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Types of Computer Networks

Networks can be categorized in several different ways. One method defines the type of a network according to the geographic area it spans. Alternatively, networks can also be classified based on topology or on the types of protocols they support.

  • Client-Server Networks

Client and Server Hardware

Client/server networking grew in popularity many years ago as personal computers (PCs) became the common alternative to older mainframe computers.

Client devices are typically PCs with network software applications installed that request and receive information over the network. Mobile devices, as well as desktop computers, can both function as clients.

A server device typically stores files and databases including more complex applications like Web sites. Server devices often feature higher-powered central processors, more memory, and larger disk drives than clients.

Client-Server Applications

The client-server model organizes network traffic by a client application and also by a device. Network clients send messages to a server to make requests of it. Servers respond to their clients by acting on each request and returning results. One server supports many clients, and multiple servers can be networked together in a server pool to handle increased processing loads as the number of clients grows.

A client computer and a server computer are usually two separate units of hardware each customized for their designed purpose.

For example, a Web client works best with a large screen display, while a Web server does not need any display at all and can be located anywhere in the world. In some cases, however, a given device can function both as a client and a server for the same application. Additionally, a device that is a server for one application can simultaneously act as a client to other servers, for different applications.

Some of the most popular applications on the Internet follow the client-server model including email, FTP and Web services. Each of these clients features a user interface (either graphic or text-based) and a client application that allows the user to connect to servers. In the case of email and FTP, users enter a computer name (or sometimes an IP address) into the interface to set up connections to the server.

Local Client-Server Networks

Many home networks utilize client-server systems on a small scale. Broadband routers, for example, contain DHCP servers that provide IP addresses to the home computers (DHCP clients). Other types of network servers found in the home include print servers and backup servers.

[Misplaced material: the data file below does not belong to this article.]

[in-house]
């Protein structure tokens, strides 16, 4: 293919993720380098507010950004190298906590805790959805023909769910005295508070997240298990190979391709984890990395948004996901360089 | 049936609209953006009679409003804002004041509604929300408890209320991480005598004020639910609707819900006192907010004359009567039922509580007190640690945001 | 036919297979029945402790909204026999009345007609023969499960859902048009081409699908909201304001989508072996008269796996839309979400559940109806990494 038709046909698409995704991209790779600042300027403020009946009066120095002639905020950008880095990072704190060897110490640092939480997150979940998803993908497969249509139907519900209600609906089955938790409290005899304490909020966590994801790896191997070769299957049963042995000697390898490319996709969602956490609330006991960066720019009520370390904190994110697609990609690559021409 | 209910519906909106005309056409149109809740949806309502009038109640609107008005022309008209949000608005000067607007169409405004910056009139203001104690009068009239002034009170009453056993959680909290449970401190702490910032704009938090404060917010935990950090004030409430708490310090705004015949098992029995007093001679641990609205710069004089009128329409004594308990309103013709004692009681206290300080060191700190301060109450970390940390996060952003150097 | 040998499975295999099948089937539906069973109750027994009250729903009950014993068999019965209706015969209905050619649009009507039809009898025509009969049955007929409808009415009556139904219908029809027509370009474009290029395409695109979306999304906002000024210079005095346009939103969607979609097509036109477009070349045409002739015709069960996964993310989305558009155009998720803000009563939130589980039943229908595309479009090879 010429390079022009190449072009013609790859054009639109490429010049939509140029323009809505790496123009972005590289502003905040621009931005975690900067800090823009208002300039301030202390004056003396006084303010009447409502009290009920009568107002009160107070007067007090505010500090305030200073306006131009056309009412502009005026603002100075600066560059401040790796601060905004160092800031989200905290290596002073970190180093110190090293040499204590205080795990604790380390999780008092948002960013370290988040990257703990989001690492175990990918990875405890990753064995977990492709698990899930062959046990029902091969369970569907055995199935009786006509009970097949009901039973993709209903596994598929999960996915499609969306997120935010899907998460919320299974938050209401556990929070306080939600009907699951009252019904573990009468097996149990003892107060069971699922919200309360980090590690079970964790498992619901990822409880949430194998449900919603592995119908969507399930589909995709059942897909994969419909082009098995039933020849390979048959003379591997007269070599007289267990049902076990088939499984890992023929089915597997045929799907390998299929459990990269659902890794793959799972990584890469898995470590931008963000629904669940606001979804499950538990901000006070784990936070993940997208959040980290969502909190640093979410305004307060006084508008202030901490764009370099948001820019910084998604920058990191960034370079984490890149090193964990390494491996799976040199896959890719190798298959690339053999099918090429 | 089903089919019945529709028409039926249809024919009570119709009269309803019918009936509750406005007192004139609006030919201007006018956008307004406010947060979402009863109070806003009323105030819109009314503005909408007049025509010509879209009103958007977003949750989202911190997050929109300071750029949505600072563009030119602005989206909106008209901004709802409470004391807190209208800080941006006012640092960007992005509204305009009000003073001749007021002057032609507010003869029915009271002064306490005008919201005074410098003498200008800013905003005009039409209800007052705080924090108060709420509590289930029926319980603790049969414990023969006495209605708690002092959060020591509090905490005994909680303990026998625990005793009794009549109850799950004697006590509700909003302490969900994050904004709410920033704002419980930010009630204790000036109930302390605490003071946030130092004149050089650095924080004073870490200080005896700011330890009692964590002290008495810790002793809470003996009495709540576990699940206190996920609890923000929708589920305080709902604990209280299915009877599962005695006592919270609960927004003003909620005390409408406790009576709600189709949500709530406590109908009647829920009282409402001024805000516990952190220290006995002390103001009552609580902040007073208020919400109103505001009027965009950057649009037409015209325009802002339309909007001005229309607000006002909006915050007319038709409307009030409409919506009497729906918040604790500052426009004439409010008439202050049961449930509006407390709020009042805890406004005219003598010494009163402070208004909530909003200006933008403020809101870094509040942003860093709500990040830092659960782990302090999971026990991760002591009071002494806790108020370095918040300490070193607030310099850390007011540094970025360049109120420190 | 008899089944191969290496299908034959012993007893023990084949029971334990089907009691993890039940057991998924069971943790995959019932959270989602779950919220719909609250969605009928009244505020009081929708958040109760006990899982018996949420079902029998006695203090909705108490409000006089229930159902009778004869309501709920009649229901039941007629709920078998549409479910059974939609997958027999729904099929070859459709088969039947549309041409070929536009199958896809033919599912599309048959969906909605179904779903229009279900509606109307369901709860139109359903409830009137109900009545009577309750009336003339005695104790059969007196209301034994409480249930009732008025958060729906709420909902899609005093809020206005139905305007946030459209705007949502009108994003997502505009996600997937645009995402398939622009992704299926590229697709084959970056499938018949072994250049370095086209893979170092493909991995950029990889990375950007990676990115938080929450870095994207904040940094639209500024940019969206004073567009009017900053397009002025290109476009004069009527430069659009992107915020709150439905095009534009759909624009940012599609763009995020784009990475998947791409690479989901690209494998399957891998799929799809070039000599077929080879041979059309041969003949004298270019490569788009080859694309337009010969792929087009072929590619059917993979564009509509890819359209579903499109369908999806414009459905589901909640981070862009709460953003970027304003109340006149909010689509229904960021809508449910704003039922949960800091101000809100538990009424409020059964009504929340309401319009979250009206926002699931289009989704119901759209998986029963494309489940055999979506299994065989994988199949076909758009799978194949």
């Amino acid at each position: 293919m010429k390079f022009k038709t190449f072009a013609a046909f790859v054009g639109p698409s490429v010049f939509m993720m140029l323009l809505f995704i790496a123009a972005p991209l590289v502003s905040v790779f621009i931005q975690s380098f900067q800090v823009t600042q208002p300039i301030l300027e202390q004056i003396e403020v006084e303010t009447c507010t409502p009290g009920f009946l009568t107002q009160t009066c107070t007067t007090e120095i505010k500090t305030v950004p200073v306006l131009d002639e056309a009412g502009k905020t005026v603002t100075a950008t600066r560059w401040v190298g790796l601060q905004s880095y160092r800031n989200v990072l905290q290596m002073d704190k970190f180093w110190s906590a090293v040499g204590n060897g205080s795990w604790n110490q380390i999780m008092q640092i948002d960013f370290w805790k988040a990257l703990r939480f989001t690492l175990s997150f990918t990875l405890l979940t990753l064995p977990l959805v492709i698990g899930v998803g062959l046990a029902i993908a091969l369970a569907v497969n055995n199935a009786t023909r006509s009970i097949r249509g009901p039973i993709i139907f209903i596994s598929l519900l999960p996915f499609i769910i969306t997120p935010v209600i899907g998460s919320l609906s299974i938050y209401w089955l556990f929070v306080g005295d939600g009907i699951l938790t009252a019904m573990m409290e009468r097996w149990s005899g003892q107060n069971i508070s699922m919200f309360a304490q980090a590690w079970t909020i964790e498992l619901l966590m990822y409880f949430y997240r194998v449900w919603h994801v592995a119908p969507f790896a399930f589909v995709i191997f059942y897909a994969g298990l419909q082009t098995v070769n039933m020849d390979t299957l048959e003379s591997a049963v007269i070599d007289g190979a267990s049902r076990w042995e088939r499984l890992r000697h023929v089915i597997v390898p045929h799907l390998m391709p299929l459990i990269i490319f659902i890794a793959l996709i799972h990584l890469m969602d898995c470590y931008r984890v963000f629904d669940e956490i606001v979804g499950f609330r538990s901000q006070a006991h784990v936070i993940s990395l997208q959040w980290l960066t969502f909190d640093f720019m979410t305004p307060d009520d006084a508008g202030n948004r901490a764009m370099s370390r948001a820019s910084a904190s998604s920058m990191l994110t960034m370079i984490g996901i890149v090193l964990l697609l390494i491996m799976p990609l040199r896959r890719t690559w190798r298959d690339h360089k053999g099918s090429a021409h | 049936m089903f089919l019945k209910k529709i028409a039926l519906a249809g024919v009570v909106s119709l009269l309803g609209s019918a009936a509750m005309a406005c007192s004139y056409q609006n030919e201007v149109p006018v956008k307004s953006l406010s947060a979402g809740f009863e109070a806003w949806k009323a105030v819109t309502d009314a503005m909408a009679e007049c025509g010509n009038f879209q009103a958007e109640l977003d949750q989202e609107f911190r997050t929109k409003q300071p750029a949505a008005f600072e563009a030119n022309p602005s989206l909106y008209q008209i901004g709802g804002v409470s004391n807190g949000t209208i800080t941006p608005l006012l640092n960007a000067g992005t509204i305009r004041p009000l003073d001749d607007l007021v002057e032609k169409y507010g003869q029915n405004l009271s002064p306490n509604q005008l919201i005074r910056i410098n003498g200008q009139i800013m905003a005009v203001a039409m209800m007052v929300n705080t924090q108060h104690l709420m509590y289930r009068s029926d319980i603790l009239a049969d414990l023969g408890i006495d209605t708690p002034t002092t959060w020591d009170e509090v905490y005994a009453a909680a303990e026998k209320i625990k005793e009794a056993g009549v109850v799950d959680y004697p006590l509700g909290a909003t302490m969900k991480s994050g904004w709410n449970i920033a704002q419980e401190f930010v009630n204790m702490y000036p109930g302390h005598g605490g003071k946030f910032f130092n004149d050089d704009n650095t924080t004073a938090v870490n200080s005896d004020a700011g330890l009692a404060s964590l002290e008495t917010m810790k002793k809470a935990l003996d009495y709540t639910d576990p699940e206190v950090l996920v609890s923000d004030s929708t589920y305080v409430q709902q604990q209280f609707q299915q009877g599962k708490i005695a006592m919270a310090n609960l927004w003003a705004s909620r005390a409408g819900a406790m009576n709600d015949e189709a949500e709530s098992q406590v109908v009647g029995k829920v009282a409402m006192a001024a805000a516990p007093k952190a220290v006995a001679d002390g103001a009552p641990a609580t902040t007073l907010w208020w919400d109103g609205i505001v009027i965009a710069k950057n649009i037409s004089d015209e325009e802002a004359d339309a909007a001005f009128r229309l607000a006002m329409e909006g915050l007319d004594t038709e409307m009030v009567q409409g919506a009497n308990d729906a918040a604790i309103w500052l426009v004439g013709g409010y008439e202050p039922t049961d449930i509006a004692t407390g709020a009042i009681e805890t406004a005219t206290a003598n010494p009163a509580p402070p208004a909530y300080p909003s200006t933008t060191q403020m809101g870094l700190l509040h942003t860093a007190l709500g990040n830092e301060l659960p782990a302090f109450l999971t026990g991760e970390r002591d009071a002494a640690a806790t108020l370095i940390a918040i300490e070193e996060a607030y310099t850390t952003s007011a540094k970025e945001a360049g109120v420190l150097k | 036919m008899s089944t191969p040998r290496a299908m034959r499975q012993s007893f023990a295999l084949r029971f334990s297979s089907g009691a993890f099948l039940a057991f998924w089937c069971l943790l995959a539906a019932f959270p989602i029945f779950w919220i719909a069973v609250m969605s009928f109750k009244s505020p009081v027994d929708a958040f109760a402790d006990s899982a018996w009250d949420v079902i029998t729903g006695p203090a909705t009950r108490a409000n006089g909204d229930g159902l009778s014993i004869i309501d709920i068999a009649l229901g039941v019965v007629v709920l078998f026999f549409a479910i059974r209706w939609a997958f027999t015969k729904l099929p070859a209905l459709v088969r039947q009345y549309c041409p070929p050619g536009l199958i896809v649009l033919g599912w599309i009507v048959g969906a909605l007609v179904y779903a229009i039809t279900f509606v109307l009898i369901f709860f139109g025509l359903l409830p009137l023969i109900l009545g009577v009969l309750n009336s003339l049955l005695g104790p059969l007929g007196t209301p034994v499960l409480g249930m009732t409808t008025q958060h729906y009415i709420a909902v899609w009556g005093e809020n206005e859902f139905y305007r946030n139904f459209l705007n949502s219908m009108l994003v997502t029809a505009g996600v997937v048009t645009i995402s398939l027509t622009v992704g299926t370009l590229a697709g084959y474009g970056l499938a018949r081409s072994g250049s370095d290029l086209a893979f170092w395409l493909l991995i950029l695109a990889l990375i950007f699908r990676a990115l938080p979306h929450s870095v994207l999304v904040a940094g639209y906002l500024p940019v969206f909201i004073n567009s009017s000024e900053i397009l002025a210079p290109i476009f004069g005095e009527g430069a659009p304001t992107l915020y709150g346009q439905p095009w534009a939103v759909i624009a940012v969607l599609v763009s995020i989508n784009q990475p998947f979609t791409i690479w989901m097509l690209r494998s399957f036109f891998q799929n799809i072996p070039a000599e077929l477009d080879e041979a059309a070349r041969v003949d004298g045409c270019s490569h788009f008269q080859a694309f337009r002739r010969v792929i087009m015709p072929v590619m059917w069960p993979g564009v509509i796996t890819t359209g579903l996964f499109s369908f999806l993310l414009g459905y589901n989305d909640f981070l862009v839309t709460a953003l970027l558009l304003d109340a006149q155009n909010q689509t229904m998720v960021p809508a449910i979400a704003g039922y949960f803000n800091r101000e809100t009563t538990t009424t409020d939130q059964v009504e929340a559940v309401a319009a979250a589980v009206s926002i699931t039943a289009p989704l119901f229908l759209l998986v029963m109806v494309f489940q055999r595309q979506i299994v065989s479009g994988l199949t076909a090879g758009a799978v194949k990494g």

Client-Server vs. Peer-to-Peer and Other Models

The client-server model of networking was originally developed to share access to database applications among larger numbers of users. Compared to the mainframe model, client-server networking gives better flexibility as connections can be made on-demand as needed rather than being fixed. The client-server model also supports modular applications that can make the job of creating software easier. In so-called two tier and three tier types of client-server systems, software applications are separated into modular components, and each component is installed on clients or servers specialized for that subsystem.

Client-server is just one approach to managing network applications. The primary alternative to client-server, peer-to-peer networking, treats all devices as having equivalent capability rather than specialized client or server roles. Compared to client-server, peer to peer networks offer some advantages such as better flexibility in expanding the network to handle a large number of clients. Client-server networks generally offer advantages over peer-to-peer as well, such as the ability to manage applications and data in one centralized location.

  • Peer-to-Peer Networks

Peer-to-peer networking is an approach to computer networking in which all computers share equivalent responsibility for processing data. Peer-to-peer networking (also known simply as peer networking) differs from client-server networking, where certain devices have responsibility for providing or “serving” data and other devices consume or otherwise act as “clients” of those servers.

Characteristics of a Peer Network

Peer-to-peer networking is common on small local area networks (LANs), particularly home networks.

Both wired and wireless home networks can be configured as peer-to-peer environments.

Computers in a peer-to-peer network run the same networking protocols and software. Peer networks devices are often situated physically near one another, typically in homes, small businesses and schools. Some peer networks, however, utilize the internet and are geographically dispersed worldwide.

Home networks that use broadband routers are hybrid peer-to-peer and client-server environments. The router provides centralized internet connection sharing, but files, printer, and other resource sharing are managed directly between the local computers involved.

Peer-to-Peer and P2P Networks

Internet-based peer-to-peer networks became popular in the 1990s due to the development of P2P file-sharing networks such as Napster. Technically, many P2P networks are not pure peer networks but rather hybrid designs as they utilize central servers for some functions such as search.